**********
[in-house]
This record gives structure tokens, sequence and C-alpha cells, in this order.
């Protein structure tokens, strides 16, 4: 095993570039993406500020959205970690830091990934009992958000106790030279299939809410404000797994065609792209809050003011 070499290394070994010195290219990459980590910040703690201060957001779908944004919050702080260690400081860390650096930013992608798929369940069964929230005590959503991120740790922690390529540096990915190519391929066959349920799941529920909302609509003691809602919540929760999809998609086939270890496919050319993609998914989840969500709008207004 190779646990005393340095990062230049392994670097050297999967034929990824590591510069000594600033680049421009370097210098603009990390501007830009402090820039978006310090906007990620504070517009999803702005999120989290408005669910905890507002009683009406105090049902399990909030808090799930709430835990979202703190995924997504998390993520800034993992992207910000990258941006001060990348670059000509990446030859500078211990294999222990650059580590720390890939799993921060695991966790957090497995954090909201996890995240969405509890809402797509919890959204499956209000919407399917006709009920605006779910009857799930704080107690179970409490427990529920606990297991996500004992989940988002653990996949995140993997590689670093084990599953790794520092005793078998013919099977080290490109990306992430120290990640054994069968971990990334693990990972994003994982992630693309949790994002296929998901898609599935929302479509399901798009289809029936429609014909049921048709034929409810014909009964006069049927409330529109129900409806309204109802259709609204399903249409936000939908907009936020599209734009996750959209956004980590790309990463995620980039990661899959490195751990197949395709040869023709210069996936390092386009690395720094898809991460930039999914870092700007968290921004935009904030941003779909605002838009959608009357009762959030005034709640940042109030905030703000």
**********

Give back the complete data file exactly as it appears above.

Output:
[in-house]
This record gives structure tokens, sequence and C-alpha cells, in this order.
């Protein structure tokens, strides 16, 4: 095993570039993406500020959205970690830091990934009992958000106790030279299939809410404000797994065609792209809050003011 070499290394070994010195290219990459980590910040703690201060957001779908944004919050702080260690400081860390650096930013992608798929369940069964929230005590959503991120740790922690390529540096990915190519391929066959349920799941529920909302609509003691809602919540929760999809998609086939270890496919050319993609998914989840969500709008207004 190779646990005393340095990062230049392994670097050297999967034929990824590591510069000594600033680049421009370097210098603009990390501007830009402090820039978006310090906007990620504070517009999803702005999120989290408005669910905890507002009683009406105090049902399990909030808090799930709430835990979202703190995924997504998390993520800034993992992207910000990258941006001060990348670059000509990446030859500078211990294999222990650059580590720390890939799993921060695991966790957090497995954090909201996890995240969405509890809402797509919890959204499956209000919407399917006709009920605006779910009857799930704080107690179970409490427990529920606990297991996500004992989940988002653990996949995140993997590689670093084990599953790794520092005793078998013919099977080290490109990306992430120290990640054994069968971990990334693990990972994003994982992630693309949790994002296929998901898609599935929302479509399901798009289809029936429609014909049921048709034929409810014909009964006069049927409330529109129900409806309204109802259709609204399903249409936000939908907009936020599209734009996750959209956004980590790309990463995620980039990661899959490195751990197949395709040869023709210069996936390092386009690395720094898809991460930039999914870092700007968290921004935009904030941003779909605002838009959608009357009762959030005034709640940042109030905030703000």